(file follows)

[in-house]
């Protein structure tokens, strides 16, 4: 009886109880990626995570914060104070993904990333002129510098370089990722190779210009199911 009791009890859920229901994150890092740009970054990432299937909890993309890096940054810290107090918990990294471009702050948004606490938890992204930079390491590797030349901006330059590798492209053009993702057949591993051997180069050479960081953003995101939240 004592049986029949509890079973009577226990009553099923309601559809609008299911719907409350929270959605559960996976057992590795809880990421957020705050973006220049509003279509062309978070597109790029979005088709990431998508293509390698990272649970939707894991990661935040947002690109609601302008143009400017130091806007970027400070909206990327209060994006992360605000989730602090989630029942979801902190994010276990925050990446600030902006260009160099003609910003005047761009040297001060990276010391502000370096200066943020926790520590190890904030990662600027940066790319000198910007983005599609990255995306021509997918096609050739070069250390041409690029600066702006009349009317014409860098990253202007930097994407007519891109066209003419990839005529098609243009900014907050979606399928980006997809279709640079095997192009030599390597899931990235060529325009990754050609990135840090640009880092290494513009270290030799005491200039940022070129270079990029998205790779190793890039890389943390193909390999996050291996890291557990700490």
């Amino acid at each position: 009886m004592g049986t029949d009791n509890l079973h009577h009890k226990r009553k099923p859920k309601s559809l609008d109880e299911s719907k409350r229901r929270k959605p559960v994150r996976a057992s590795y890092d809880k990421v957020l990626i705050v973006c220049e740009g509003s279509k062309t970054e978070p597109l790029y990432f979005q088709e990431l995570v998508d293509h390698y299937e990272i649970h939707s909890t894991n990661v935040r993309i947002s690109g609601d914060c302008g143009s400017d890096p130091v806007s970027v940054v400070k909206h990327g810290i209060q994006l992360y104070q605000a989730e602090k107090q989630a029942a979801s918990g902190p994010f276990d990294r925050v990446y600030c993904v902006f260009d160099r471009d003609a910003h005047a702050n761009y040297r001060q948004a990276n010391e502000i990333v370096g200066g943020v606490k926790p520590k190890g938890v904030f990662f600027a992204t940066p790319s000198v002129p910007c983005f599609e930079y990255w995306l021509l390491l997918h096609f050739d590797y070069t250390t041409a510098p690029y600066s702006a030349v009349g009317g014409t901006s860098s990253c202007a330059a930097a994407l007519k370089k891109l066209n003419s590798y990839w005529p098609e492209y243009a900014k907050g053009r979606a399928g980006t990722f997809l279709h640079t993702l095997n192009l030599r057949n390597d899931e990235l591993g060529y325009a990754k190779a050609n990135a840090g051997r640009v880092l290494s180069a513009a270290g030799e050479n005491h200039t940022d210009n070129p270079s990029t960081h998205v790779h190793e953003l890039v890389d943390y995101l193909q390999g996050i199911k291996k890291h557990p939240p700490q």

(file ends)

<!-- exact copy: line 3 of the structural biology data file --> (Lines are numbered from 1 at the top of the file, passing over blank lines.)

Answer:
């Amino acid at each position: 009886m004592g049986t029949d009791n509890l079973h009577h009890k226990r009553k099923p859920k309601s559809l609008d109880e299911s719907k409350r229901r929270k959605p559960v994150r996976a057992s590795y890092d809880k990421v957020l990626i705050v973006c220049e740009g509003s279509k062309t970054e978070p597109l790029y990432f979005q088709e990431l995570v998508d293509h390698y299937e990272i649970h939707s909890t894991n990661v935040r993309i947002s690109g609601d914060c302008g143009s400017d890096p130091v806007s970027v940054v400070k909206h990327g810290i209060q994006l992360y104070q605000a989730e602090k107090q989630a029942a979801s918990g902190p994010f276990d990294r925050v990446y600030c993904v902006f260009d160099r471009d003609a910003h005047a702050n761009y040297r001060q948004a990276n010391e502000i990333v370096g200066g943020v606490k926790p520590k190890g938890v904030f990662f600027a992204t940066p790319s000198v002129p910007c983005f599609e930079y990255w995306l021509l390491l997918h096609f050739d590797y070069t250390t041409a510098p690029y600066s702006a030349v009349g009317g014409t901006s860098s990253c202007a330059a930097a994407l007519k370089k891109l066209n003419s590798y990839w005529p098609e492209y243009a900014k907050g053009r979606a399928g980006t990722f997809l279709h640079t993702l095997n192009l030599r057949n390597d899931e990235l591993g060529y325009a990754k190779a050609n990135a840090g051997r640009v880092l290494s180069a513009a270290g030799e050479n005491h200039t940022d210009n070129p270079s990029t960081h998205v790779h190793e953003l890039v890389d943390y995101l193909q390999g996050i199911k291996k890291h557990p939240p700490q």